And so I did what any self-respecting, insecure Oregonian who’d drunk too much of the California Kool-Aid would do. While Chris fell right into place with most of the other non-natives who all seemed to have a Portland-praising form of Tourette’s, I quickly developed a “me versus Oregon” stance.

Right after I moved, a bicyclist saw my California plates and yelled, “Go back to Cali!” I imagined clotheslining him with my car door. I was openly annoyed by the pushy bikers, the Waldorf school zealots, and the people who think everyone else should be enamored of their dog or baby. Everyone around me seemed content with just making it through the day—which is understandable, because it takes a lot of energy to eat three square meals when you have so many food “intolerances.”

“You’re not going to leave, are you?” a friend asked me one day after I waxed vitriolic about how I couldn’t stand the slow, chatty checkers at New Seasons.

“Of course not,” I said. “It’s not that I dislike Portland.”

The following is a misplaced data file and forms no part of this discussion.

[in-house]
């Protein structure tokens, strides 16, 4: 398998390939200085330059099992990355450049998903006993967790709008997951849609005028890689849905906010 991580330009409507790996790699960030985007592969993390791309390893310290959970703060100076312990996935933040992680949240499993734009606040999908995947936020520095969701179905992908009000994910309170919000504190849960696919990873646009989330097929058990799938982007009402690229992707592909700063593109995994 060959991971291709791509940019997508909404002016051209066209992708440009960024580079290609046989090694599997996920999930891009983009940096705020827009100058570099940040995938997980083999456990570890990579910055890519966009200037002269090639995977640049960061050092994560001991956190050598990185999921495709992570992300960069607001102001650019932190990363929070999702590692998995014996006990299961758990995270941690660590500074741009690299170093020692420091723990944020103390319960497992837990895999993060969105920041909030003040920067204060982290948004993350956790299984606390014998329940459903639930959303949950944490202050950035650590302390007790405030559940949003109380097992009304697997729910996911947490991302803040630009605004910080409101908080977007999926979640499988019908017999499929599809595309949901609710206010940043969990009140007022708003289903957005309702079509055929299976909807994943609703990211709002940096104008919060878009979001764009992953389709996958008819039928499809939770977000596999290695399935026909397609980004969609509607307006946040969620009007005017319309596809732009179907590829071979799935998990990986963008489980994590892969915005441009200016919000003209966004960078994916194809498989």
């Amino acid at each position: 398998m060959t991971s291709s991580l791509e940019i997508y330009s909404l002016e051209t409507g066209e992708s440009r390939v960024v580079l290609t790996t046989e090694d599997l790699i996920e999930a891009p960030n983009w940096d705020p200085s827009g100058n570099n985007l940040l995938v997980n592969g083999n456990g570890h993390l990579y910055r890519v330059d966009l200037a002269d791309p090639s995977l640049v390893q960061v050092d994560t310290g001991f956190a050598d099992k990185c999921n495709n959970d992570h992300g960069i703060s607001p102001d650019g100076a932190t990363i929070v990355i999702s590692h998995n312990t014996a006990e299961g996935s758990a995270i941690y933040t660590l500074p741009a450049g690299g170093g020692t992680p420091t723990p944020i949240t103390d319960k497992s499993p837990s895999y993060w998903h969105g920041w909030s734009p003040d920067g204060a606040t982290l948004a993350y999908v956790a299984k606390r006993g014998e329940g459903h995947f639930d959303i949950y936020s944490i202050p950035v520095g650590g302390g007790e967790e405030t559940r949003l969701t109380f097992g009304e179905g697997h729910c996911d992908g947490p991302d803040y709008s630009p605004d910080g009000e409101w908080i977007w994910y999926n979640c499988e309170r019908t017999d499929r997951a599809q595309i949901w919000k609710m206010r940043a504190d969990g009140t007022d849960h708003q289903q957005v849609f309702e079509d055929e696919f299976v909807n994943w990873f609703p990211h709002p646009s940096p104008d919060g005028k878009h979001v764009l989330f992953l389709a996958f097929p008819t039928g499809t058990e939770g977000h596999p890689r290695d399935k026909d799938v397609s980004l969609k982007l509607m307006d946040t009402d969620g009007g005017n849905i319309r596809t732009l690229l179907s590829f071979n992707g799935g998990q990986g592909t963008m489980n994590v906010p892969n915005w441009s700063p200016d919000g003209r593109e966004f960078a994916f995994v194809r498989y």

I really don’t. Even I know how stupid my complaints sound—slow but happy grocery checkers do not a hellhole make. And yes, the anarchist clowns and vegan strip clubs and the Rose City Rollers are all charming. But to me, it’s Eugene all over again. In other words, you don’t need fame and fortune if you live in Portland, because wearing fairy wings while you ride a unicycle means you’re plenty awesome enough. Or maybe I’m just mad that the people in the fairy wings have absolutely no interest in what I learned Out There.

By now you’re probably all wondering why I don’t just direct my Honda back to my beloved La-La Land, never to be seen again in this frontier valley.

Allow me to step down from my high horse for a second. Here’s what I’m coming to realize: I don’t want to leave because Portland is the frontier. And the reason that many of us move back here from places like Los Angeles or New York City is that we want to be a part of that. Since the city is still shaping itself, it’s a lot easier to form one’s identity here. Los Angeles? Already shaped—and if you’re the square peg, that city’s round hole won’t change for you. New York City? Same thing. Tulsa, Oklahoma, where my fiancé is from? They vote down change every chance they get.

Portland, on the other hand, is still growing up. After moving here, it’s become apparent: So am I.